The following is the March 7, 2022 Congressional Research Service report, Nonstrategic Nuclear Weapons.
From the report
Recent debates about U.S. nuclear weapons have questioned what role weapons with shorter ranges and lower yields can play in addressing emerging threats in Europe and Asia. These weapons, often referred to as nonstrategic nuclear weapons, have not been limited by past U.S.-Russian arms control agreements. Some analysts argue such limits would be of value, particularly in addressing Russia’s greater numbers of these types of weapons. Others have argued that the United States should expand its deployments of these weapons, in both Europe and Asia, to address new risks of war conducted under a nuclear shadow. The Trump Administration addressed these questions in the Nuclear Posture Review released in February 2018, and determined that the United States should acquire two new types of nuclear weapons: a new low-yield warhead for submarine-launched ballistic missiles and a new sea-launched cruise missile. The Biden Administration may reconsider these weapons when it conducts its Nuclear Posture Review, which may be released in early 2022.
During the Cold War, the United States and Soviet Union both deployed nonstrategic nuclear weapons for use in the field during a conflict. While there are several ways to distinguish between strategic and nonstrategic nuclear weapons, most analysts consider nonstrategic weapons to be shorter-range delivery systems with lower-yield warheads that might attack troops or facilities on the battlefield. They have included nuclear mines; artillery; short-, medium-, and long-range ballistic missiles; cruise missiles; and gravity bombs. In contrast with the longer-range “strategic” nuclear weapons, these weapons had a lower profile in policy debates and arms control negotiations, possibly because they did not pose a direct threat to the continental United States. At the end of the 1980s, each nation still had thousands of these weapons deployed with their troops in the field, aboard naval vessels, and on aircraft.
In 1991, the United States and Soviet Union both withdrew from deployment most and eliminated from their arsenals many of their nonstrategic nuclear weapons. The United States now has, according to unclassified estimates, approximately 230 nonstrategic nuclear weapons, with around 100 deployed with aircraft in Europe and the remaining stored in the United States. Estimates vary, but experts believe Russia still has between 1,000 and 2,000 warheads for nonstrategic nuclear weapons in its arsenal. Some experts argue, however that Russia seems to have increased its reliance on nuclear weapons in its national security concept.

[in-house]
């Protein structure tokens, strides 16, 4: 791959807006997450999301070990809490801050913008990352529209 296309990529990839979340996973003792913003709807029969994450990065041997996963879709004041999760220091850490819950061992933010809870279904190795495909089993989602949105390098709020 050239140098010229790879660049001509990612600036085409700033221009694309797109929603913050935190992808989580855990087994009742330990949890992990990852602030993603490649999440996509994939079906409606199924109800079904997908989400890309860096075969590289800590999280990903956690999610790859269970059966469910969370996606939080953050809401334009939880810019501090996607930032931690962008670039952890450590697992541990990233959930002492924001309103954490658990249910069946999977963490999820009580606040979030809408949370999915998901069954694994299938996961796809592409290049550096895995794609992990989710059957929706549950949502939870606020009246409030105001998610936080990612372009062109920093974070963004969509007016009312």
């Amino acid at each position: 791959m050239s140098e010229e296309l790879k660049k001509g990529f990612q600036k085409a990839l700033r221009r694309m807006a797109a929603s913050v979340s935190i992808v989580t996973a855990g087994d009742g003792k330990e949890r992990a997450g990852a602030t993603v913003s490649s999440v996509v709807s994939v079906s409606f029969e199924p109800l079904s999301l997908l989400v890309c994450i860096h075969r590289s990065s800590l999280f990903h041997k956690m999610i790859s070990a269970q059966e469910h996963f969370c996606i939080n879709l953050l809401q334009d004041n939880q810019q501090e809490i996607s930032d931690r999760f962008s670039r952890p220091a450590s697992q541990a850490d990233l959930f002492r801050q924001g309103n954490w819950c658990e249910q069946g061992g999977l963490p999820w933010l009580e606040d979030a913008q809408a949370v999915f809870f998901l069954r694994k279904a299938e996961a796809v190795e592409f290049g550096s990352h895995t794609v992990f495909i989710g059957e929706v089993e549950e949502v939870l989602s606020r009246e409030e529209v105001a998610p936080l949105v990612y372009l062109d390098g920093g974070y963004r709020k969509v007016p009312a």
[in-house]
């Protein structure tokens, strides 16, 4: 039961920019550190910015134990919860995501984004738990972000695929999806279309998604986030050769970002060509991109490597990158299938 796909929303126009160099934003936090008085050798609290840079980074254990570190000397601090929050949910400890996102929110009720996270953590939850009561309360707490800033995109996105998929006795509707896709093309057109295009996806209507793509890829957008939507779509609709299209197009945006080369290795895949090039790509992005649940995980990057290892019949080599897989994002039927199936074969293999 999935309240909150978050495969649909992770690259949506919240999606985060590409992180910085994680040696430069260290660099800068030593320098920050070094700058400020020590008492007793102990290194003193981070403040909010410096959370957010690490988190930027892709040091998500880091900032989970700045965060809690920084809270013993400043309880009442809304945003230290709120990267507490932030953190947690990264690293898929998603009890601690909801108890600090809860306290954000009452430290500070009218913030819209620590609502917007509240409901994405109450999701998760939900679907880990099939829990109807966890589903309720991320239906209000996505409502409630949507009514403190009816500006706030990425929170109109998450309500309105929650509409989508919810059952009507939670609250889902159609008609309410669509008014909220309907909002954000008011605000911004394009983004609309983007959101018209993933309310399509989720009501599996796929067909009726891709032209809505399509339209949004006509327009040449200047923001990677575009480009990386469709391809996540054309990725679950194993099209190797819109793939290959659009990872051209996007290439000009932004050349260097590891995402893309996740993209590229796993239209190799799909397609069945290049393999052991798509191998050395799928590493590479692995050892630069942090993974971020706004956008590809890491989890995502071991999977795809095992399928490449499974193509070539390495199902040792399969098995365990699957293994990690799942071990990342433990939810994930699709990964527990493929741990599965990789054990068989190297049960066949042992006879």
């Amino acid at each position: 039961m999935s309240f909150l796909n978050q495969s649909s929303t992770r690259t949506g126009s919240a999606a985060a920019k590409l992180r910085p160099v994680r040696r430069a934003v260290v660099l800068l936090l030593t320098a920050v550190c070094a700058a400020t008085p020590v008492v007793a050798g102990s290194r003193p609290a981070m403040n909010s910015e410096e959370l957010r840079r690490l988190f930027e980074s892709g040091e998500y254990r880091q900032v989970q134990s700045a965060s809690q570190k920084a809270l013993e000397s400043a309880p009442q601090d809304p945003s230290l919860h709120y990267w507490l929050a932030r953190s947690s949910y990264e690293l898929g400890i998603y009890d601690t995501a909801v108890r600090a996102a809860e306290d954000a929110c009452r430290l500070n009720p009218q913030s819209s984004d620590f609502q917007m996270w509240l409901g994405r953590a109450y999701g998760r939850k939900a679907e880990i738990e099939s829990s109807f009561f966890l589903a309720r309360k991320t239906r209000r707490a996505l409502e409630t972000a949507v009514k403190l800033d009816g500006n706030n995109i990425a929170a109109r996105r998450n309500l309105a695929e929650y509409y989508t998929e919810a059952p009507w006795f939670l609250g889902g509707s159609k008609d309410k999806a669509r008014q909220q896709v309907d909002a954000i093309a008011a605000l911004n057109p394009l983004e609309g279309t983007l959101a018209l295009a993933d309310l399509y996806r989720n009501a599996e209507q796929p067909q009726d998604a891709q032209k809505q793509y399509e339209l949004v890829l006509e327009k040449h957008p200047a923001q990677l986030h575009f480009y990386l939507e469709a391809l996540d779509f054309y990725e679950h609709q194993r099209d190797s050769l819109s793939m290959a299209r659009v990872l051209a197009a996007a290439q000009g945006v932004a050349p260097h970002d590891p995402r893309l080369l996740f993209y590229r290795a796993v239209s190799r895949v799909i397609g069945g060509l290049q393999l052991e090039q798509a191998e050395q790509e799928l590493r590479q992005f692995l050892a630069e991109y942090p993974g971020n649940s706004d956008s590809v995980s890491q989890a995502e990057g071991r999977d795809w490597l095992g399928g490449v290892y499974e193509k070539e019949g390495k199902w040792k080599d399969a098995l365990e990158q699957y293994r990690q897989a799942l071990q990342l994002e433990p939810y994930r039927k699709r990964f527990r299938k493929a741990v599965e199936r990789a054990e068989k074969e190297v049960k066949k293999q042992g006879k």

Analysts have identified a number of issues with the continued deployment of U.S. and Russian nonstrategic nuclear weapons. In the past, these have included questions about the safety, security, and location of Russia’s weapons. Analysts have also questioned the role of these weapons in U.S. and Russian security policy; the role they play in NATO policy and whether there is a continuing need for the United States to deploy them at bases overseas; possible implications of the disparity in numbers between U.S. and Russian nonstrategic nuclear weapons; and the relationship between nonstrategic nuclear weapons and U.S. nonproliferation policy.
Some argue that these weapons do not create any problems and the United States should not alter its policy. Others argue that the United States should expand its deployments in response to challenges from Russia, China, and North Korea. Some believe the United States should reduce its reliance on these weapons and encourage Russia to do the same. Many have suggested that the United States and Russia expand efforts to cooperate on ensuring the safe and secure storage and elimination of these weapons; others have suggested that they negotiate an arms control treaty that would limit these weapons and allow for increased transparency in monitoring their deployment and elimination. Congress may review some of these proposals.
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